On The Passing of An Icon

Those of you who have been following my writings/rantings know that I’m not a big fan of pop music. So, I decided while the rest of the world is watching the Grammys, I’d write out some thoughts I had on the passing of one of music’s greats (and a woman whose talent I admired very much – sans autotune), Whitney Houston.  She was a true artist who could do things with a song that nobody else could. She was a brilliant mix of talent and passion, and it came through in everything she sang.

Here’s a video of her in one of her better times, singing a song with a beautiful message that we can all learn from.

I wanted to write about her, however, for another reason. Since her passing, the internet has been exploding with everyone’s two cents about it. I’ve heard everything from “Rest in Peace” and “How tragic” to “I’m not surprised” and “Why are we wasting our grief on a crack whore?”.

A penny for MY thoughts? So glad you asked.

I have many thoughts. I’m not surprised. While I’m very sad that she died before her time, I’ve seen firsthand how addiction and mental illness can steal people’s lives away, both literally and figuratively. It’s hard not to wonder every time the phone rings if something has happened to someone I love.  I do not agree, however, that grief is wasted on a “crack whore”. This woman was ill. Her addiction was a symptom of a larger problem.

I know eating disorders and addiction are two different things, but I feel like they stem from the same root. Things happen in a person’s life that are painful and out of their control. They find something that makes them feel like they’re taking their power back: pain on THEIR terms, a set of rules/behaviors that seem to make order out of chaos, and an escape from their pain. I found my escape and control through starvation, Whitney through drugs.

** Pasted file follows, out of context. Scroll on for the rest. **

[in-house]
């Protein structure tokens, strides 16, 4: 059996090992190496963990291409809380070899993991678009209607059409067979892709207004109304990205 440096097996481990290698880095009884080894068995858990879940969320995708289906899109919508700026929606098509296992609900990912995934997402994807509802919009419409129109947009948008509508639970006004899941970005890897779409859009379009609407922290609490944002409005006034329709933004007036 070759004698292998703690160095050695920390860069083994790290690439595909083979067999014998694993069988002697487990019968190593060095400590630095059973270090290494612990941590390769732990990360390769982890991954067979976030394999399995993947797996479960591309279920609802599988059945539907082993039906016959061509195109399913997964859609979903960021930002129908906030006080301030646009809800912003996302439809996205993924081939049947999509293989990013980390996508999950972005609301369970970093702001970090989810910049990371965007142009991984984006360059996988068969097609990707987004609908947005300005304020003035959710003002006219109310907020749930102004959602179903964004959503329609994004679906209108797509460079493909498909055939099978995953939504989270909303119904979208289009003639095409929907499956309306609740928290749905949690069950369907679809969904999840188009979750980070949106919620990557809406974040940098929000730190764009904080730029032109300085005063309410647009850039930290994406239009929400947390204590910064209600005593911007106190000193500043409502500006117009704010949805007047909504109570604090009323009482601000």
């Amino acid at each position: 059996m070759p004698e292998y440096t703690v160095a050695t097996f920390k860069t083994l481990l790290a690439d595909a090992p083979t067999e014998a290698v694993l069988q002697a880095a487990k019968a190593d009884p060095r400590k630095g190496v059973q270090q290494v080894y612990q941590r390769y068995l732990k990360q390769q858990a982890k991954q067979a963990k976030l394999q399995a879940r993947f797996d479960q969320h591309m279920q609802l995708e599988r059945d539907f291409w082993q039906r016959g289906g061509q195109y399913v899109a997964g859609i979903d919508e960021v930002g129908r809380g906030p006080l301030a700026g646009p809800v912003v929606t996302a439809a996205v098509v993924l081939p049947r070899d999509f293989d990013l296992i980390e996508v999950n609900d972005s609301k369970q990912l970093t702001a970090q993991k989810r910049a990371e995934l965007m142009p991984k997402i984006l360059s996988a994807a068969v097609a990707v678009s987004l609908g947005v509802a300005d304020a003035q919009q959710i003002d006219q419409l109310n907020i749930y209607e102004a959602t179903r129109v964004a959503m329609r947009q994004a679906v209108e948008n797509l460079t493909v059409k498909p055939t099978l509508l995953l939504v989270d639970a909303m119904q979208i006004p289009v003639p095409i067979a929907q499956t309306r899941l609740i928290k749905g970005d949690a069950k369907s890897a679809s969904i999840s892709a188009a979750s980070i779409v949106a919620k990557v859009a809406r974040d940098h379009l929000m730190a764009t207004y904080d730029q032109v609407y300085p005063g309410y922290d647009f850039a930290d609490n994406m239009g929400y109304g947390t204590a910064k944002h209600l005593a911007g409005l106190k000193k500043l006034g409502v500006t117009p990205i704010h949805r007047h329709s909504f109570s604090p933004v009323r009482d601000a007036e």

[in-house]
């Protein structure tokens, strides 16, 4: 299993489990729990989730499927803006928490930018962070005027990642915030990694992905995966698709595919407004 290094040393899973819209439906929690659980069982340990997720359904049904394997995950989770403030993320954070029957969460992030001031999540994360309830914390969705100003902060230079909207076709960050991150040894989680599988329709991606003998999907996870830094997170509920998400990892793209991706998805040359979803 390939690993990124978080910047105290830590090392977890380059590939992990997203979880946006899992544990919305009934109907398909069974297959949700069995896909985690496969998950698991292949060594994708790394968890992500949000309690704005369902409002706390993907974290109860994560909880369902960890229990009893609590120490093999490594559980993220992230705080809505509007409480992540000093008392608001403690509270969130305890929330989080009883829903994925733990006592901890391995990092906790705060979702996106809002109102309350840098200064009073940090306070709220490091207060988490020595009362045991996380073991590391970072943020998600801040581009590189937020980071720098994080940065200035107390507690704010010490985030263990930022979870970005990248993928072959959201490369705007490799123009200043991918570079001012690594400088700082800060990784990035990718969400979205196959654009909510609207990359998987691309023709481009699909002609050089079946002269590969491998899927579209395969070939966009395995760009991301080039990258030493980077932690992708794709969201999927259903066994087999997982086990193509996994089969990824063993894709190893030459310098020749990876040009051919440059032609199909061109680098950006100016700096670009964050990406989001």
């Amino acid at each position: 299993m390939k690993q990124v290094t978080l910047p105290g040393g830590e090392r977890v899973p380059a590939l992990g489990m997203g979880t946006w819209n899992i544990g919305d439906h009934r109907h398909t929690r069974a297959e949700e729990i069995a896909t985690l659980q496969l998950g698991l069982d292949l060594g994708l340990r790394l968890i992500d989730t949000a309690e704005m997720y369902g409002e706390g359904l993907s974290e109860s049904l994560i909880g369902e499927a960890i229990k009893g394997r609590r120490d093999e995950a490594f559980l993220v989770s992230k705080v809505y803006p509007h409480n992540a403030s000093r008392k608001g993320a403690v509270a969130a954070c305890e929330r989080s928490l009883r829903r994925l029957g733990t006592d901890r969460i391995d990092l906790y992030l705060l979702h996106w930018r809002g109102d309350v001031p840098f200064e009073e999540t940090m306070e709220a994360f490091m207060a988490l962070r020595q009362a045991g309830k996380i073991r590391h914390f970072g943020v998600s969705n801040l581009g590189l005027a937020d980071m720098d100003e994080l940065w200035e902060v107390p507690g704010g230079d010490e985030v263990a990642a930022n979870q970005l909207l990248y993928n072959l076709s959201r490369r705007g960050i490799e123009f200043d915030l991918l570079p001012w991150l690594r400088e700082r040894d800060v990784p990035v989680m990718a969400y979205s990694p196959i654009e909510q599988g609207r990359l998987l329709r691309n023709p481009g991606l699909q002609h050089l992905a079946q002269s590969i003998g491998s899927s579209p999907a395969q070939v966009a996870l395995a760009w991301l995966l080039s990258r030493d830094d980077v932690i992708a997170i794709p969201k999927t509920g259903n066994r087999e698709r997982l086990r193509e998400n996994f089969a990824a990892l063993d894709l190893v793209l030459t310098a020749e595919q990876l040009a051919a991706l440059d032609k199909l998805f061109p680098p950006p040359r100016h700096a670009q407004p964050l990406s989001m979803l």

It’s hard at any time to find the stability and courage to be willing to let go of that control. I know I couldn’t have done it if I’d kept living my life in the public eye (on a small scale for me, of course). People in “the business”, no matter how successful you are, will use you for whatever they think they can get from you to further their own careers. It’s hard to trust anyone in that situation. And the world is so fickle . . . I’ve had people asking me for my autograph after a show one day, then treating me like shit the next when I’m waiting on their table. I can’t even imagine what it was like for Whitney on such a large scale.

I hope she finds the peace in death that she didn’t seem able to in life, and I hope her memory gets some peace from those who speak without understanding. Thank you for the music, Whitney.

 

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